The prolonged economic recession and weakening business confidence that has clouded global financial markets for more than a year also diminished world flows of foreign direct investment by more than half in 2001, according to a report released today by the United Nations Conference on Trade and Development (UNCTAD).
The report's principle finding - that total foreign direct investment flows dipped to $735 billion - also notes that the largest downturn in a decade was concentrated in developed countries. This was largely due to a decrease in mergers and acquisitions among the most developed nations, coupled with uncertainties that pressured world markets following the 11 September terrorist attacks in the United States.
Meanwhile, the World Investment Report 2002, launched in 80 countries today, finds only modest declines in flows to developing countries - down only about 14 per cent - and even a small increase to countries in Central and Eastern Europe of about 2 per cent. Investment in Latin America had declined for the second year in a row, led by Brazil, where privatization had played itself out, and Argentina, where there was a recession. Foreign investment in the Asia and Pacific region dropped in general, as China acceded to the World Trade Organization.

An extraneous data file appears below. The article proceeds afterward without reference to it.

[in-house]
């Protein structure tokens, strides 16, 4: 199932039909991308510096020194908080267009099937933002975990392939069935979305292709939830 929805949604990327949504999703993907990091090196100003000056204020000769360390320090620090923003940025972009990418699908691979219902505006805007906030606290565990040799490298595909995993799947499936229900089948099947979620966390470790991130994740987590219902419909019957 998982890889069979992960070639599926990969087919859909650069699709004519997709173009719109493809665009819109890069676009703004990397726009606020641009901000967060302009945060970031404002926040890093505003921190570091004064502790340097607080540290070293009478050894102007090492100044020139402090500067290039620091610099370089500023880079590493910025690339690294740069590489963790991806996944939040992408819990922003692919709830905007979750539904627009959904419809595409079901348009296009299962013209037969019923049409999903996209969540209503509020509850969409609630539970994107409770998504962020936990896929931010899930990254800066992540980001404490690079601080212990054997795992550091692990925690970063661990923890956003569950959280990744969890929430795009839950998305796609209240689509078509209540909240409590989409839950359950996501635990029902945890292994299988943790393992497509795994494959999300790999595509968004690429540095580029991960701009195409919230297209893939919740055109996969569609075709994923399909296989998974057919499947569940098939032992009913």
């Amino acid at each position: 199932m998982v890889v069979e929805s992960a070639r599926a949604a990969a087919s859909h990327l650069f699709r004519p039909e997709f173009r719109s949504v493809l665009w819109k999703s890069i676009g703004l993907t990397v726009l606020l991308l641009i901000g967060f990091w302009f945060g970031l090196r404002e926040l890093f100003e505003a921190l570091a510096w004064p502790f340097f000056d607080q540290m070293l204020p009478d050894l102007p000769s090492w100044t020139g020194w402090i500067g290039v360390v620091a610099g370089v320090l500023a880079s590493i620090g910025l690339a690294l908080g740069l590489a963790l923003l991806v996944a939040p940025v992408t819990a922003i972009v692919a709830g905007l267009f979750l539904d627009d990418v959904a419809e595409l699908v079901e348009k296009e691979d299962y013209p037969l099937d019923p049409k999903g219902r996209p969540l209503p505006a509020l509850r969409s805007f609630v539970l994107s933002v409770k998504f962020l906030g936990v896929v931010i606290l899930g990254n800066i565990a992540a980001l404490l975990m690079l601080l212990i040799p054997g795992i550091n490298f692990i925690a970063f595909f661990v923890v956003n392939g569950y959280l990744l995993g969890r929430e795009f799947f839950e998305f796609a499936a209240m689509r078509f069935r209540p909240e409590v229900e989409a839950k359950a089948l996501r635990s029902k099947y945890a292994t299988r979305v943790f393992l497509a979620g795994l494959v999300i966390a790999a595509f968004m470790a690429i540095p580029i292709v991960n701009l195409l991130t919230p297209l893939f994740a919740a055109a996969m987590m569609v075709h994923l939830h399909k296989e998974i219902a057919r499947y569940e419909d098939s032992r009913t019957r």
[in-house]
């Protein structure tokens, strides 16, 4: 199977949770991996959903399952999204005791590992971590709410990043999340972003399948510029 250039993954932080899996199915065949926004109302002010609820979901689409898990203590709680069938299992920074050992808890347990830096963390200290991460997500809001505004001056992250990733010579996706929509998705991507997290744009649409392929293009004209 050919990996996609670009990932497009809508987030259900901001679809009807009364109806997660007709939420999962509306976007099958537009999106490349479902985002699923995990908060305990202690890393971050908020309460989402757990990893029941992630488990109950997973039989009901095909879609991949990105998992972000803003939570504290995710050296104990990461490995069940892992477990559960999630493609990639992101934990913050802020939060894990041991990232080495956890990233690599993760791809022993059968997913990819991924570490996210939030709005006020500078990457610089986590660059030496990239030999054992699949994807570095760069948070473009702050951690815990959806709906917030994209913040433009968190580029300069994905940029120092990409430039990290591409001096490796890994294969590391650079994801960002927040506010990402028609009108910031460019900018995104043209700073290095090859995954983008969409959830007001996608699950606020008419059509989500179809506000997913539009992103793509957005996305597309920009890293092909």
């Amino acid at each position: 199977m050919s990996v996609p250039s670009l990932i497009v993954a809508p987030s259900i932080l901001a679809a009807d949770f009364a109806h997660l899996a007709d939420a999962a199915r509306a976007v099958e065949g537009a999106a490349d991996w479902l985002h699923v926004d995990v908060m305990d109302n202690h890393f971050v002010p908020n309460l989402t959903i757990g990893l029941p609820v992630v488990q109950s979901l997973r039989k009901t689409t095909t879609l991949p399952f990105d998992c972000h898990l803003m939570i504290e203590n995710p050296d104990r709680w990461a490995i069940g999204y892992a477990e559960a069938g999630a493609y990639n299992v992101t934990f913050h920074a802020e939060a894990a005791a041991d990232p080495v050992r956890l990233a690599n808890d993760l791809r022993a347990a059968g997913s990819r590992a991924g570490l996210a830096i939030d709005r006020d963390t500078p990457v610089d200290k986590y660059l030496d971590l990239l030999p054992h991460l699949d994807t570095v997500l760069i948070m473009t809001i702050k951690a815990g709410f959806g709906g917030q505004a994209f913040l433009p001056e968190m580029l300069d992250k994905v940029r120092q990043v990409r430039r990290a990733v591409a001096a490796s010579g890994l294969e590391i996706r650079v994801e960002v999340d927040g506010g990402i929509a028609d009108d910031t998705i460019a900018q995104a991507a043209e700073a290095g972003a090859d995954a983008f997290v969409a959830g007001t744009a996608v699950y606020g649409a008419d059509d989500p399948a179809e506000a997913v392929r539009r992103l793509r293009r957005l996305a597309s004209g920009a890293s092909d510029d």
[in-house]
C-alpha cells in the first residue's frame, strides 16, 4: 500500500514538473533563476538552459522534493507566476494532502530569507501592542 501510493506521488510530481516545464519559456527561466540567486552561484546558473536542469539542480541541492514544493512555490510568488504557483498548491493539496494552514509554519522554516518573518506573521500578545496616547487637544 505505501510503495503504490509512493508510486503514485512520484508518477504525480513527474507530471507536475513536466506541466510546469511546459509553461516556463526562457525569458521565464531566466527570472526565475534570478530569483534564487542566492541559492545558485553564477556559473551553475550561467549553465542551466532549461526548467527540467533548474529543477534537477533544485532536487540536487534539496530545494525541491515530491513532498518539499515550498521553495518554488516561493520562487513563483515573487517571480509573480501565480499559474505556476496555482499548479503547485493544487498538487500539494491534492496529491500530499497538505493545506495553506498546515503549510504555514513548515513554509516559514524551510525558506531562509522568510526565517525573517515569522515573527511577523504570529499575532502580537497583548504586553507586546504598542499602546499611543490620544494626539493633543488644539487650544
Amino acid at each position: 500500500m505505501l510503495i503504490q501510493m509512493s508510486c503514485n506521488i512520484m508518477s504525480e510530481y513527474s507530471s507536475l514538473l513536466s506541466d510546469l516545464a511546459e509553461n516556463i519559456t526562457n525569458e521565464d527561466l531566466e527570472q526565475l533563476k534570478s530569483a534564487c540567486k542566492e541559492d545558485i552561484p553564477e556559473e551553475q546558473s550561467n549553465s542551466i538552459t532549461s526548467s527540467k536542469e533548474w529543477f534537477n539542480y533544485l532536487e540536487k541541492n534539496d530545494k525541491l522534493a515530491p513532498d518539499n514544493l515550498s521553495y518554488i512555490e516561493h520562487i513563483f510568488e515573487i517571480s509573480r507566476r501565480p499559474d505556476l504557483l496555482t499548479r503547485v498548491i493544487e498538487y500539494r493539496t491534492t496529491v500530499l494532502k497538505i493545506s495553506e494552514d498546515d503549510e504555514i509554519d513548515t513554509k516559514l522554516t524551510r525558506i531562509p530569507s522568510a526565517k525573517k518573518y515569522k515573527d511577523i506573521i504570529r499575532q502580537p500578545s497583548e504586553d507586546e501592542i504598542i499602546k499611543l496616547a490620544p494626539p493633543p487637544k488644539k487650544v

Georg Kell, Executive-Head of the Global Compact and a top UN economics expert, said the UNCTAD report was the most comprehensive review of global investment trends and the best way to track the footprint of globalization. He told reporters at a press conference at UN Headquarters in New York that even though worldwide foreign direct investment flows had dropped, "transnational companies (TNCs) continue to expand their role in the global economy."
According to the report there were now about 65,000 TNCs, with over 850,000 affiliates employing more than 54 million people. Transnational corporations now account for one tenth of global gross domestic product (GDP). Policy liberalization, rapid technological change, lower transportation and communication costs as well as competitive pressure were all driving forces behind this trend, Mr. Kell added. But the Least-Developed Countries (LDCs), still received a minute portion of foreign investment, and required efforts beyond policy liberalization to attract more funds.
"Markets bet on success," Mr. Kell stressed, and sadly, "poor countries are often punished for being poor." There were some countries that were stable and where governments did their level best to create an environment to attract investors, he noted, but investments were often not forthcoming. There was often also tariff discrimination against refined products from small, poor countries.